JEREMIAH MOSS, creator of the award-winning blog Vanishing New York, is the pen name of Griffin Hansbury. His writing on the city has appeared in the New York Times, the New York Daily News, and online for The New Yorker and The Paris Review. As Hansbury, he is the author of The Nostalgist, a novel, and works as a psychoanalyst in private practice in New York City
LARA B. SHARP’s writing has appeared in print and online publications, including Longreads and Teen Vogue. When she was reading Rebecca Solnit’s book, Men Explain Things to Me. Sharp is a native New Yorker who has written for and performed in a number of national and international theatre productions and live storytelling events in New York City, London, and Philadelphia. She was an original member of Penny Arcade’s BITCH! DYKE! FAGHAG! WHORE! in the early 90s and toured with Penny Arcade. Sharp earned her BA from Smith College, where she was an Ada Comstock fellow, and is working on a memoir about her childhood in the New York foster care system.
BARB MORRISON is a musician and producer who uses music as a platform of advocacy for the transgender community. A regular performer at The Ritz and CBGB’s, they were the saxophonist, guitarist and singer for the bands Gutterboy and Itchy Trigger Finger, which were signed to Mecury Records and toured with Lollapalooza in 1999. Barb has co-written and produced songs for artists such as Blondie, Rufus Wainwright, LP, and Franz Ferdinand. They also wrote the scores for films, including The Safety of Objects (2000), which starred Glenn Close. Their writing has appeared in various publications, such as the New York Times and The Good Men Project. Currently, they are at work on their memoir.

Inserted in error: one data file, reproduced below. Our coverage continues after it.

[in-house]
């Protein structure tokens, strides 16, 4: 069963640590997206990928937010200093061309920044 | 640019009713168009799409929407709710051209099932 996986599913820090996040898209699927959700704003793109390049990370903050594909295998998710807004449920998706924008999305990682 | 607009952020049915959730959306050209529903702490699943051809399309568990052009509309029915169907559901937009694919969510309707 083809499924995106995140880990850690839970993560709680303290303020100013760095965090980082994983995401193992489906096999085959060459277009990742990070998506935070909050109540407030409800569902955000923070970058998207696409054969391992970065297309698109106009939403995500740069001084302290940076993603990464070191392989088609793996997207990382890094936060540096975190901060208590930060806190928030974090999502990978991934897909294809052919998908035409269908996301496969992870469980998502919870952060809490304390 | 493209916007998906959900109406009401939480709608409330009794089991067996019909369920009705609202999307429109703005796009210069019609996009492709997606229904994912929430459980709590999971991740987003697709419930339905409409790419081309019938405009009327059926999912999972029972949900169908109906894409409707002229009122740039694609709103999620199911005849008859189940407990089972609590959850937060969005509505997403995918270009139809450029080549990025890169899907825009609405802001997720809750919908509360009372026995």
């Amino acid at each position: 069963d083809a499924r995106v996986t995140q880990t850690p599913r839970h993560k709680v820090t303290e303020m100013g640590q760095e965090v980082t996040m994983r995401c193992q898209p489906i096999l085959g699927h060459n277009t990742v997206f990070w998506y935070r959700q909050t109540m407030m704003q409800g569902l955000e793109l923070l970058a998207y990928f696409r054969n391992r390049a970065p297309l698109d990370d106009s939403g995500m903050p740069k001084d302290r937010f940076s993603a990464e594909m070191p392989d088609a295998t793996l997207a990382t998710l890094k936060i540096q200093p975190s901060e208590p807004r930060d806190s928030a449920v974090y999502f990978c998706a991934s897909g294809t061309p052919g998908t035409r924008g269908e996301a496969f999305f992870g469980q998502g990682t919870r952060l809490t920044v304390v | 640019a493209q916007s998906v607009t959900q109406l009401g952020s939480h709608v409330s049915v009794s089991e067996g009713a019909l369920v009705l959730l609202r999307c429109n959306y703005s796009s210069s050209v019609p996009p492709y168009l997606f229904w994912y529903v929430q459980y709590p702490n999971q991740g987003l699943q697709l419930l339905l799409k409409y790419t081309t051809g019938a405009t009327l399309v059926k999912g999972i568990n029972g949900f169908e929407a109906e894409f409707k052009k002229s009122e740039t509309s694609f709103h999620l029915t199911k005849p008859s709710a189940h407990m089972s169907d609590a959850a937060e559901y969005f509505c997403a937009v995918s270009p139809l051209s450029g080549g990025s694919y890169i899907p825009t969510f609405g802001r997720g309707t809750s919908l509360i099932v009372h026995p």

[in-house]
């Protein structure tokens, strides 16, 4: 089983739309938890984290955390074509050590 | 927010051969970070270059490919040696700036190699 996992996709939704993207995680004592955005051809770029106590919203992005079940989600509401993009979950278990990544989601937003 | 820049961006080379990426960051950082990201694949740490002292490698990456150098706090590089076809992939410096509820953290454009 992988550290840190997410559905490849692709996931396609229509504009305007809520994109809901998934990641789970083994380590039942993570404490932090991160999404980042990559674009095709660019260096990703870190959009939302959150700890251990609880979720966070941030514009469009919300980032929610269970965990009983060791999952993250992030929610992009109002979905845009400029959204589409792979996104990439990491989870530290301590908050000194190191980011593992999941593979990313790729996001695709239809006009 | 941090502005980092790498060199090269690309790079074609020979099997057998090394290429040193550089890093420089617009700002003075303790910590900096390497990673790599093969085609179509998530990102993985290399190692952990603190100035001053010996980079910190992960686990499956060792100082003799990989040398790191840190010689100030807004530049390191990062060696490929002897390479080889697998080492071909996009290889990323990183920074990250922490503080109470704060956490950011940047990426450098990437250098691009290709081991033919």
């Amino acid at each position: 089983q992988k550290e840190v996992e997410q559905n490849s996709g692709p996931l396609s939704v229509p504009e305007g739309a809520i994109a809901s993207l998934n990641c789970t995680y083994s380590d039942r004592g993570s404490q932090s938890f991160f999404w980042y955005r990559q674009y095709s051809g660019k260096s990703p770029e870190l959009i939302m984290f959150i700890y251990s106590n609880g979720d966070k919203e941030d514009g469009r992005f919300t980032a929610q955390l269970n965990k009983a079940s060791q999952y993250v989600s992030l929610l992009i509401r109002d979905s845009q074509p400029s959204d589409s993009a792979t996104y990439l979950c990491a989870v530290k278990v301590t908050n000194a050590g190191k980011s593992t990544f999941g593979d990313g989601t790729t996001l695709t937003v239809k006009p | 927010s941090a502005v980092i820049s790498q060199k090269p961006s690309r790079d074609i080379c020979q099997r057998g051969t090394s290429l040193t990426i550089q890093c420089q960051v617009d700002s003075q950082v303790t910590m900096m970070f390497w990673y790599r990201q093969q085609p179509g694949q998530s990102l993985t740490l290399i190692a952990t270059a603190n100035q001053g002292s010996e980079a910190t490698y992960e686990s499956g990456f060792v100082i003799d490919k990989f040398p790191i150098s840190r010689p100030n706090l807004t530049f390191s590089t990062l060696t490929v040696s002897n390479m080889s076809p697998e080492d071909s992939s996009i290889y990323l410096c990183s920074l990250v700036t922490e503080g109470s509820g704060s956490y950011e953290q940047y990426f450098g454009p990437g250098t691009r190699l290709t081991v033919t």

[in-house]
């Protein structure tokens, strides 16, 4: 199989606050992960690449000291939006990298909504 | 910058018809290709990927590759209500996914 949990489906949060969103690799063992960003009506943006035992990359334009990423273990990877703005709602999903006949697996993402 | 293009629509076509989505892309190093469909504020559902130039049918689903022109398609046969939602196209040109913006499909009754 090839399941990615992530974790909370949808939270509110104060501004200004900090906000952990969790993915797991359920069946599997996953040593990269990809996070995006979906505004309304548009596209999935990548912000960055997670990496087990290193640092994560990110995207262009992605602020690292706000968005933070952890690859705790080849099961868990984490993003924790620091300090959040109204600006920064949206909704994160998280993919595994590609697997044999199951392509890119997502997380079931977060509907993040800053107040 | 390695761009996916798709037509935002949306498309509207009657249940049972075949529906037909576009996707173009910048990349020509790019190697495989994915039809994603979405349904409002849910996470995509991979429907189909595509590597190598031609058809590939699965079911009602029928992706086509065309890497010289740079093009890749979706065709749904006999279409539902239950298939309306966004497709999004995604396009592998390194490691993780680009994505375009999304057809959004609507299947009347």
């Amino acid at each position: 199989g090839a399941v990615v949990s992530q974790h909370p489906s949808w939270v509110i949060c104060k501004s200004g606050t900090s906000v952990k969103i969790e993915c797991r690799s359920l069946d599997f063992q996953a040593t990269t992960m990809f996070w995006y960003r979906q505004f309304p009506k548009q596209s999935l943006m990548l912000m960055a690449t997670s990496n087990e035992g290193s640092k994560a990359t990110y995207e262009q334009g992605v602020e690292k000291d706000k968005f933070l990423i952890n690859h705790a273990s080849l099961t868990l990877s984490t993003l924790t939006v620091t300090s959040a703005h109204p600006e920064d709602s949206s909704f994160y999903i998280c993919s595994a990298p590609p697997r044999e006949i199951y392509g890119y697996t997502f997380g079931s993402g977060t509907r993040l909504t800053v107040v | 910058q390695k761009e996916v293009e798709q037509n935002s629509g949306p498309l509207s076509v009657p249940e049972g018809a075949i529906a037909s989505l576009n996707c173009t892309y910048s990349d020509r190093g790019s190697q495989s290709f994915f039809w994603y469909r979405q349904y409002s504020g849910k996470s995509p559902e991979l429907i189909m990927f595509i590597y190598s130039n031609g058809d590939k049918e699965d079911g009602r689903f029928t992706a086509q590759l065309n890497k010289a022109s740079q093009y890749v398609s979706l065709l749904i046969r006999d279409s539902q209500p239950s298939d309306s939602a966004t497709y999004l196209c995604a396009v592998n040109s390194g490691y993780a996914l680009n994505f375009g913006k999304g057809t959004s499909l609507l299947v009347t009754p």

CHRISTOPHER STODDARD’s new novel At Night Only from Itna Press released this June, which has been praised by The Paris Review, Kirkus, Slate, Lambda Literary, and authors Edmund White and Gary Indiana. Featured in OUT Magazine’s “Tastemakers” issue in 2015 for his contributions to literature and publishing, he’s written two other novels: Limiters (Itna Press, 2014), and White, Christian (Spuyten Duyvil, 2010). He lives in Brooklyn, New York.
Dorri Olds is an award-winning freelance writer whose work has appeared in book anthologies, and publications including The New York Times, Marie Claire, Woman’s Day, Time Out New York, The Fix, The Forward, Yahoo, and Tablet. Visit her YouTube channel and see other works she’s done for Honeysuckle here.